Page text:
Miss Frizzle and a sparse fraction of her students spend the afternoon in Imperial China, still making it back to present day in time to celebrate the Chinese New Year. Miss Frizzle’s point of view narrative is encapsulated within white boxes set aside from both the character dialogue and from the additional information presented at the bottom of the page. This three-way segregation of information complicates the tale in a way which fragments the reader’s attention. The storyline employs the somewhat unfortunate plot device of the mainly Caucasian group of outsiders helping to save the day for a non-white culture. However, this text does serve as a strong introduction to Imperial China, diagramming many elements of Chinese culture such as calligraphy, silk making, and rice harvesting, while also listing to the reader the extensive contributions of inventions that originated in Imperial China. The inclusion of an authentic Chinese poem gives readers a taste of non-Western poetry. Both the poem and subject research are listed in a front acknowledgements statement, verifying that Cole did sufficient research when constructing the text. Degen’s illustrations have evolved from the Magic School Bus series to contain less shadow graduation and appear more cartoonish. The background and artifacts described employ more detail, such as the many illustrations of the Chinese landscape, such as rice patties, marketplace, and the Great Wall of China. These illustrations are created using brush, ink, pen, and gouache. This non-fiction social studies text is recommended for children ages seven to ten. ( )
  Jessie_Bear | Nov 26, 2011 |
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Amazon.com Product Description (ISBN 0590108220, Hardcover)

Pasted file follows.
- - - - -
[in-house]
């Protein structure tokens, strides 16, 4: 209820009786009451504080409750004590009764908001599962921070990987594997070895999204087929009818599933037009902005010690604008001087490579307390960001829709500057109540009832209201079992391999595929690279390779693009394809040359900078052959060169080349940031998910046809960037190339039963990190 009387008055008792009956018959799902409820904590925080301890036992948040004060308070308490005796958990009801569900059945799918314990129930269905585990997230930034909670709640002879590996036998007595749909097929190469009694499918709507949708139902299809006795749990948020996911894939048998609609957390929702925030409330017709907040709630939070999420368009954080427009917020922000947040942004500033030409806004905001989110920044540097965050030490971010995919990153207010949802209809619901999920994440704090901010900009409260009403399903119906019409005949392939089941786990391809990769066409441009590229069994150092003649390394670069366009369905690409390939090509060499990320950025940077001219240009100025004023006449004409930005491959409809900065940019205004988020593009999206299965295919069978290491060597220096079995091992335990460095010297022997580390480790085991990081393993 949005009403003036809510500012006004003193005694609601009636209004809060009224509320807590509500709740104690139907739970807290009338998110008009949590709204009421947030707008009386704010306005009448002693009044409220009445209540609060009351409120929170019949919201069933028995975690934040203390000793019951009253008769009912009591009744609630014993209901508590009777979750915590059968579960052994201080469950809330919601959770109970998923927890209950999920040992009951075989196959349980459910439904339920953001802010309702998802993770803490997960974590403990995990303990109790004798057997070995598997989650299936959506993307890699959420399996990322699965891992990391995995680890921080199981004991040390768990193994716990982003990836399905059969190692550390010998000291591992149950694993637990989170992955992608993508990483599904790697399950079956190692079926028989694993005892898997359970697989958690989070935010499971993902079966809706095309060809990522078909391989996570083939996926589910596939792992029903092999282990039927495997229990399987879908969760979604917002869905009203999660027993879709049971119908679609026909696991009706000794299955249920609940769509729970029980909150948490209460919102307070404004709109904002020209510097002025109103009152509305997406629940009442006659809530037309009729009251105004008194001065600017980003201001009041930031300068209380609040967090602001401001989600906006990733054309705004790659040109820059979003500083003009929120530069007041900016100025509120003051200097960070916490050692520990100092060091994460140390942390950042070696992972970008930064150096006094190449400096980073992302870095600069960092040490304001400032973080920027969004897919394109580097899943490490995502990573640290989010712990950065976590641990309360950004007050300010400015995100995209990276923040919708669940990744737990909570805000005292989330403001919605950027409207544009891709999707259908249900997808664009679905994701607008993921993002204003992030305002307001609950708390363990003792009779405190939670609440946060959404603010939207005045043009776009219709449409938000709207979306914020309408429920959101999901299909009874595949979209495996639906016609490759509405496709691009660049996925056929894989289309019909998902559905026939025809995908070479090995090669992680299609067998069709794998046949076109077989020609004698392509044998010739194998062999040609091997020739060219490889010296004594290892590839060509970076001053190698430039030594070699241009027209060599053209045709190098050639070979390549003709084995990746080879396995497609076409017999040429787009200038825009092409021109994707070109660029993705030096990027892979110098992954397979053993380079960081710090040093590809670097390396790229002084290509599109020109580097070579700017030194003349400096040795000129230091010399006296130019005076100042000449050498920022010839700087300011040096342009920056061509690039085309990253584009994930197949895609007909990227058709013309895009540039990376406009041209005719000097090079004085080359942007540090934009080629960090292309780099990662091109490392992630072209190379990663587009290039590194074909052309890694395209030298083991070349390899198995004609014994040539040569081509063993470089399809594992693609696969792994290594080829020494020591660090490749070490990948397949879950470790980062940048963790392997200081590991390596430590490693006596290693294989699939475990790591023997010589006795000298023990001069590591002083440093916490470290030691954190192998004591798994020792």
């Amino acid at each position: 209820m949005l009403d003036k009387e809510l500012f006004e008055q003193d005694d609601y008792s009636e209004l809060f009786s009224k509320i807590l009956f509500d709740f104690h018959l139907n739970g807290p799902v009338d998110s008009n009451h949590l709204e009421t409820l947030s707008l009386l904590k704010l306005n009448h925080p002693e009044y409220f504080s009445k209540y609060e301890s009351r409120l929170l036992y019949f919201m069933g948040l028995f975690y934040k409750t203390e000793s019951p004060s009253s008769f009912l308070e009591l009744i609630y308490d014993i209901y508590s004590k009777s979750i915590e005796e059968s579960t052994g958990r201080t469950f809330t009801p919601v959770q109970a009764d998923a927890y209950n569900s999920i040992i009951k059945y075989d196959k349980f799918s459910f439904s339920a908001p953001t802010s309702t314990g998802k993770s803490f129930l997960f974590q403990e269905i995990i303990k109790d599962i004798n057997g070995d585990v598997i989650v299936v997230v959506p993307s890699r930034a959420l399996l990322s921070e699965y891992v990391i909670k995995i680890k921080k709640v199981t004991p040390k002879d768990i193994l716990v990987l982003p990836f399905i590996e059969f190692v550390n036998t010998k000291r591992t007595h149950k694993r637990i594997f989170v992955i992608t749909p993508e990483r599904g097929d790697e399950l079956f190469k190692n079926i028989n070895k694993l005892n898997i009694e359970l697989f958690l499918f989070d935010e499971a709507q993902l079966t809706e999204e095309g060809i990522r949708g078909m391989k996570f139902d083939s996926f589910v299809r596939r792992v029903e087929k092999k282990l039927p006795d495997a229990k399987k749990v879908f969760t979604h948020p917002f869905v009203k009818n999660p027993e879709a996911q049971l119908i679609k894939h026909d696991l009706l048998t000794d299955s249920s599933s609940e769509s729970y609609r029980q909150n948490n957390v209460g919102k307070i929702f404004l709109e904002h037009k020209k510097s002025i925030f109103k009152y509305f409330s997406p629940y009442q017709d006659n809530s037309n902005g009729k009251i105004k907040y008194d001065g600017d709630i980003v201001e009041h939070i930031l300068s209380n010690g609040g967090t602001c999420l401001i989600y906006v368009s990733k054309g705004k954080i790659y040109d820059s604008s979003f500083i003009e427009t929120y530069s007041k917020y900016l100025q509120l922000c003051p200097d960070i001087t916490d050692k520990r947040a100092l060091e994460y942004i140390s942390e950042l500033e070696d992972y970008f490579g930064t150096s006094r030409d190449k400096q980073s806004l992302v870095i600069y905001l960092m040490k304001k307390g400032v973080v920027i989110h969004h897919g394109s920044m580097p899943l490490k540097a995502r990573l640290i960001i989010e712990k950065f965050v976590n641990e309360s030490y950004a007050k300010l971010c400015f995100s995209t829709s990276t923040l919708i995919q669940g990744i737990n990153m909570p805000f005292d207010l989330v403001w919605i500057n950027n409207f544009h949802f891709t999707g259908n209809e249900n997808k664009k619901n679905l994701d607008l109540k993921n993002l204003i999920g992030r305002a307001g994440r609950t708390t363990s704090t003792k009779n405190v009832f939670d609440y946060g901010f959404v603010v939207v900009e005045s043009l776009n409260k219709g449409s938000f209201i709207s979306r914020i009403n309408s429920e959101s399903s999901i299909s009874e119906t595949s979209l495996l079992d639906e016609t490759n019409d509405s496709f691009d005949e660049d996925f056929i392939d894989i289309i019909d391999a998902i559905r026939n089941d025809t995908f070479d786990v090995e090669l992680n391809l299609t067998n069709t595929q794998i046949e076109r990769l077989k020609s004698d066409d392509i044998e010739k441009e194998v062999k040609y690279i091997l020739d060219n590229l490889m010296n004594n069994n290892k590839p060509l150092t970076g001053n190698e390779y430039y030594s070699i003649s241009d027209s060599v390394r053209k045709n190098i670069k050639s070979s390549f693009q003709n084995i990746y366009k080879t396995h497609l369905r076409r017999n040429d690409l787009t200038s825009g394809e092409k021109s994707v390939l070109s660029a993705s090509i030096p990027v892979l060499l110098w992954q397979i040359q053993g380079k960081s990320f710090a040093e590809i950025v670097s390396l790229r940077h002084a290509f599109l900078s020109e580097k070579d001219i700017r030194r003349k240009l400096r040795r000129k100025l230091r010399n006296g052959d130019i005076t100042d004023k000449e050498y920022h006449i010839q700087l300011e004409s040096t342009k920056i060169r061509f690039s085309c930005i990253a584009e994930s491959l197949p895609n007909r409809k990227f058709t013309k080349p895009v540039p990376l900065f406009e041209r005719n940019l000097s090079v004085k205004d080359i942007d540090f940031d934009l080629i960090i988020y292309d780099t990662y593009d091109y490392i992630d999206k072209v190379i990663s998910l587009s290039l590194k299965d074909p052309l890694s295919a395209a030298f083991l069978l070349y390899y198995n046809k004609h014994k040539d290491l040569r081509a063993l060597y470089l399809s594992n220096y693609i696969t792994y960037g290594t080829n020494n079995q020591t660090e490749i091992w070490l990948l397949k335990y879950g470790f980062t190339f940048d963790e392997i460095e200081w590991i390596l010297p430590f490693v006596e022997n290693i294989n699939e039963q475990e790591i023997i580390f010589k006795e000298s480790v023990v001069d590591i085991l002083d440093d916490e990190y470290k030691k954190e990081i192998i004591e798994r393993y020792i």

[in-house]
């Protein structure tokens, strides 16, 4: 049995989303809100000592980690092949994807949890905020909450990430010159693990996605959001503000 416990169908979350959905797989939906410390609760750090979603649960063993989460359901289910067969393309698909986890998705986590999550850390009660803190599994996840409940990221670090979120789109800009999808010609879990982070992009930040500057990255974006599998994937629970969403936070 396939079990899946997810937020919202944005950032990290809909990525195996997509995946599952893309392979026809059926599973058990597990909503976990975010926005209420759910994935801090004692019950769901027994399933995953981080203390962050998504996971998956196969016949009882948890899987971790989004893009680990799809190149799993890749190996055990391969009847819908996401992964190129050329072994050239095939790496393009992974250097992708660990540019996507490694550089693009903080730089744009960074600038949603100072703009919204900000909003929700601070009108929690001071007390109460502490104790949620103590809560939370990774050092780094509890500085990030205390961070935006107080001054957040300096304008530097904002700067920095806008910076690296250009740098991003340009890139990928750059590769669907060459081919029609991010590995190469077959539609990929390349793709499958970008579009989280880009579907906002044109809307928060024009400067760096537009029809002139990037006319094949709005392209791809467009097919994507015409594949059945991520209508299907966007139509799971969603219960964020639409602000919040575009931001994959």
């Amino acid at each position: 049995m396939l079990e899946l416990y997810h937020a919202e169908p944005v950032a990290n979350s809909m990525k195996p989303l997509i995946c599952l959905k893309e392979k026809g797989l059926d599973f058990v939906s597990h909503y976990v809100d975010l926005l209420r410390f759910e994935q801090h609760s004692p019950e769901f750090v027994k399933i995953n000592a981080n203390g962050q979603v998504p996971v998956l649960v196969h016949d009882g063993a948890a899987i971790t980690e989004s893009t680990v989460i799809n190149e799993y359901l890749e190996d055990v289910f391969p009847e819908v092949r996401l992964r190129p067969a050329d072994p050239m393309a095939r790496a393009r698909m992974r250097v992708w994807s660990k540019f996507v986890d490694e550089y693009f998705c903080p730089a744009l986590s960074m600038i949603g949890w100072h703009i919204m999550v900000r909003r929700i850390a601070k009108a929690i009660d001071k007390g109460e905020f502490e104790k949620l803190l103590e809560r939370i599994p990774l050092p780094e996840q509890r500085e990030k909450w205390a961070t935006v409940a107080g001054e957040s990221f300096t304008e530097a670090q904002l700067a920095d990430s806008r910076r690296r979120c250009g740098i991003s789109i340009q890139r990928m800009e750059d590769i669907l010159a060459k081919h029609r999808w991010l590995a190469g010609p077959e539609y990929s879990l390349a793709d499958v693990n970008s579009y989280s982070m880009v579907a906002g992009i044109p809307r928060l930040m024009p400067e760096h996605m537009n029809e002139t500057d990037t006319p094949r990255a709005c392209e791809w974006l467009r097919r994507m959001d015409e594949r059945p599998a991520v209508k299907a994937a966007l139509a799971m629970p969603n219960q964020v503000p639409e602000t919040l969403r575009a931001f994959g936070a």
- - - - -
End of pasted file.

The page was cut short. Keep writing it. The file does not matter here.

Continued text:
There's no denying the Frizzle magic, and the zany teacher is at her best as she journeys to ancient China. Full of historical and cultural facts, the book is a learning adventure - and a lot of fun.

Is it magic? Ms. Frizzle, Wanda, and Arnold simply duck under the dragon at the local Chinese New Year's parade, and they are mysteriously whisked back in time to ancient China! They arrive in a village where the farmers are in trouble. The Friz and friends vow to go to the capital to get the emperor's help. As they journey, they learn how silk is made, travel on the Grand Canal, and see the Great Wall under construction, but will they fulfill their mission to help the farmers?

Cole and Degen relay a bounty of facts with charm and humor as they bring the majesty of imperial China to life.

(retrieved from Amazon Thu, 12 Mar 2015 18:19:36 -0400)

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Ms. Frizzle and her tour group are transported to China 1000 years in the past, where they learn how rice, tea and silk are grown and harvested, and visit the Emperor in the Forbidden City.